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Floating Wind Turbines Could Expand Opportunities for Offshore Wind Farms

  • Floating wind turbines can be anchored in deeper water than turbines set in seabed foundations, and can benefit from stronger and more consistent winds
  • Original designs were too small to be economically viable, but larger turbines have started to make their debut
  • Floating turbines open up more markets to offshore wind and can ease some concerns about these installations

The first wind turbines developed on floating platforms were capable of withstanding surging waves and strong winds, but too small to generate enough power to be economically feasible. Now new advances in floating wind technology are supporting larger and more powerful turbines, potentially revolutionizing the offshore wind industry.

Traditional offshore wind turbines are located on seabed foundations in water with a depth of 15 to 30 meters. Floating turbines can be anchored by mooring lines in deeper water, allowing them to be sited farther offshore and in areas with stronger and more consistent winds. This in turn offers advantages such as operational efficiency and fewer concerns about the visual appeal of offshore wind farms.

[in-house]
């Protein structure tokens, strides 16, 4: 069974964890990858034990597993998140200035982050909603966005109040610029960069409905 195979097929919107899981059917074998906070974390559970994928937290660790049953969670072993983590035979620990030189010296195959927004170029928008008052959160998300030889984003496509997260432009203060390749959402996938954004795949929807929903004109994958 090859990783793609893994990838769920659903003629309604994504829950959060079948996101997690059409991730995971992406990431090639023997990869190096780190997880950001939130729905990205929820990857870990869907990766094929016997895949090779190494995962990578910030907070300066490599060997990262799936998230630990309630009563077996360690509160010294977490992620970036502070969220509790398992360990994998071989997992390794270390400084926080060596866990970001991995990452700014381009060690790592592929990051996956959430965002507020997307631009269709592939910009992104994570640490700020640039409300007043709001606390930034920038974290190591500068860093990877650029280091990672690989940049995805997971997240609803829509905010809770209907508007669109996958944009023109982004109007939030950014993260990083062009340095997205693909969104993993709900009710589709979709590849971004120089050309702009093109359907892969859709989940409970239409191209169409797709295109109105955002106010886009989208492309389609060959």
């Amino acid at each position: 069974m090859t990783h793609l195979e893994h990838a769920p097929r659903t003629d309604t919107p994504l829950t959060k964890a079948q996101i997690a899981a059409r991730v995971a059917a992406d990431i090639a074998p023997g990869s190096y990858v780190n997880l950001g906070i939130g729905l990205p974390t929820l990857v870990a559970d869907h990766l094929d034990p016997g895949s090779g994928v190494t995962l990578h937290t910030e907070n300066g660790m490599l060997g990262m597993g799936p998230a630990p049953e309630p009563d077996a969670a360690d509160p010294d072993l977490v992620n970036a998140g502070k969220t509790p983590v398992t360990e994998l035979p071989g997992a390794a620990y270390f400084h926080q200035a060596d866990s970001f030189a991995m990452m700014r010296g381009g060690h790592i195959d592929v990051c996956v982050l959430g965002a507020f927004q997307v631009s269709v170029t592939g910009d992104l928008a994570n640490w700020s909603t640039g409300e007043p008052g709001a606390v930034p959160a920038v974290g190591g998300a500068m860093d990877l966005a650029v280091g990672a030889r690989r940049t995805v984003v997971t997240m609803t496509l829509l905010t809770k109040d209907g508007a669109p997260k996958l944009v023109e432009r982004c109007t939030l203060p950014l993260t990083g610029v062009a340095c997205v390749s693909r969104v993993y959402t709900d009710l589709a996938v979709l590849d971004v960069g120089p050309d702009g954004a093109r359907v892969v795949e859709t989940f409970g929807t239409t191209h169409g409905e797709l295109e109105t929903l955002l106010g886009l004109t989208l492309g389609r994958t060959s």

A 9.5-megawatt floating turbine recently installed off Scotland is the first in a planned array of five turbines capable of producing enough energy to power 35,000 homes. Off the coast of Portugal, three 8.4-megawatt floating turbines began generating power earlier this year.

The designs for larger floating wind turbines build off developments in oil and gas platforms, such as submersible designs and tension leg platforms. While these turbines are currently more expensive to build than fixed turbines, the National Renewable Energy Laboratory estimates that they will reach cost parity by 2024. One way they can be implemented more cheaply is their ability to be assembled on shore and towed to their mooring site, as well as easier repairs since they can be brought back to the mainland as well.

Floating turbines could easily transmit power to large coastal populations near deep water, especially on the West Coast and in Hawaii. However, they have also raised some concerns among commercial fishermen who say they could interfere with their operations as well as the Department of Defense, which fears that the turbines could disrupt radar or interfere with flight training.

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